Even if they’re weird.
Sometimes living in lockdown mode reminds me of being pregnant. It seems like it’s lasting forever, there’s tons of scary information on the internet about it and all I want to do is binge on carbs.
Of course at the end of being pregnant, there’s a squishy little peanut baby to look forward to. I’m not sure what there is to look forward to at the end of this time where every day feels like the loading icon on my computer screen.
Sometimes, I look forward to the time when I can see my family and we can double dip the guacamole and squish together on the love seat in my parents’ living room and listen to my dad play Neil Young on the guitar. Other days, I just look forward to a time when I can go to Home Depot to pick up a new door latch for my chicken coop without having to wear a mask and wait in a fifty person line to enter the store.
One of the things that sets us humans apart from other species is our amazing ability to look ahead to the future and make plans. In evolutionary terms, as our prefrontal cortex got larger and larger, we started to realize that storing food up in the summer might allow us to survive through the winter. Our ability to think ahead is why we have cities, airplanes, credit cards and Evite.
I’ve been doing a lot of birdwatching off my back deck and sometimes I get a little pissy, watching the titmice and woodpeckers, just going about their day, eatin’ seeds like there’s no global crisis going on.
May is the month when my family usually puts our summer plans together. We go camping, rent condos on the beach, go for bike rides and long hikes. We take train rides, visit friends and find any excuse we can to get in the water.
When I fold laundry at night after the kids go to bed, it’s like flipping the pages of a scrapbook. I fold t-shirts from Lake Placid, Bar Harbor, Burlington. A sweatshirt from Monterey Bay goes on to of pajama pants from Baltimore. The I (heart) NY shirt that cost $5 seems fragile and beautiful now since I know we won’t be getting another one soon.
This year, there will be no t-shirts.
With no plans on the horizon, I found myself feeling a little bereft. I’m tired of the infinite present and I just want something to look forward to. With a calendar full of blank squares, I’m just not myself.
It’s hard for me to exercise knowing the race I usually run at the end of the summer is cancelled. I don’t feel like buying the new Birkenstocks I’ve wanted since I know I won’t be able to walk around Cape Cod with them this year.
With my mood in the toilet and time on my hands, I decided to get creative. I tried to think about things I’ve wanted to do but haven’t because of time, money or both.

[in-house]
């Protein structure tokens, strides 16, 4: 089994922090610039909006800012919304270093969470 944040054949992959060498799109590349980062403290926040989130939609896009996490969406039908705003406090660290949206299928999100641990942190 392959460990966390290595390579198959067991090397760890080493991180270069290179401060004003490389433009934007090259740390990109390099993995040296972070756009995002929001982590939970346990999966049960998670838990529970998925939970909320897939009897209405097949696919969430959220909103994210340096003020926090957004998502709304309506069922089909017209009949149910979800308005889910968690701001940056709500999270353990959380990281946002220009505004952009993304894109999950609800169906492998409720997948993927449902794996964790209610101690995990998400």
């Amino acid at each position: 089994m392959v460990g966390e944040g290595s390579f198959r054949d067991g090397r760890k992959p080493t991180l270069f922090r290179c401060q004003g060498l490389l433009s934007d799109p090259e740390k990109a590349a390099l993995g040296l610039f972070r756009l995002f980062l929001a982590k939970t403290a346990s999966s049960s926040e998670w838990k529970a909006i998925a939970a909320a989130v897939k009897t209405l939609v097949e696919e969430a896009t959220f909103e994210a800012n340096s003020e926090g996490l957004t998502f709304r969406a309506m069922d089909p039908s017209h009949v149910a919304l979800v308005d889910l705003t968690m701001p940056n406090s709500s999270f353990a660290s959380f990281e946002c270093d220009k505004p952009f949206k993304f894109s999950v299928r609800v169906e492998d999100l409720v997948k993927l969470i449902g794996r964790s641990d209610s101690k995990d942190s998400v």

Writing a book doesn’t interest me.
I’m already a great knitter.
Instead I landed on finally removing a pesky little skin tag that I’ve had on my back for at least 20 years. It’s nothing really, just a fleshy, pale lump of skin about the size of a grain of rice located just below my left shoulder blade. About once a year, I think, “I’d really like to get that removed.”
With trips and concerts off the table, I jumped into PST (Project Skin Tag).
Unlike most things, it turns out removing a skin tag is pretty easy. I ordered a little device online that slips a tiny, tight stretchy band over the offending tag. It cuts off the blood supply and within 7–10 days, the dead skin falls painlessly away.
Sure, it’s gross, but — are you not a human being with your own gross things?
When the kit arrived, I waited for my husband to get home from work. I led him to our bedroom where I closed the door and took my shirt off.
“I need you to do something for me,” I said, handing him the kit.
Five minutes later, the rubber band was on, and my mood was noticeably better. It’s not a vacation or a hug from my mom, but at least now I have something to look forward to.
This week, as I’ve been working from home, I find myself reaching behind my back and touching the bandaid covering my little nub. It’s not painful, but it’ a little itchy. It’s nothing, really.
But it is something. It’s a reminder that not every day is the same. Time is passing. Things are changing. The future will be OK. And in 7–10 days, I’ll be skin-tag free.
Skin tag free since 2020!
Maybe I should put that on a t-shirt.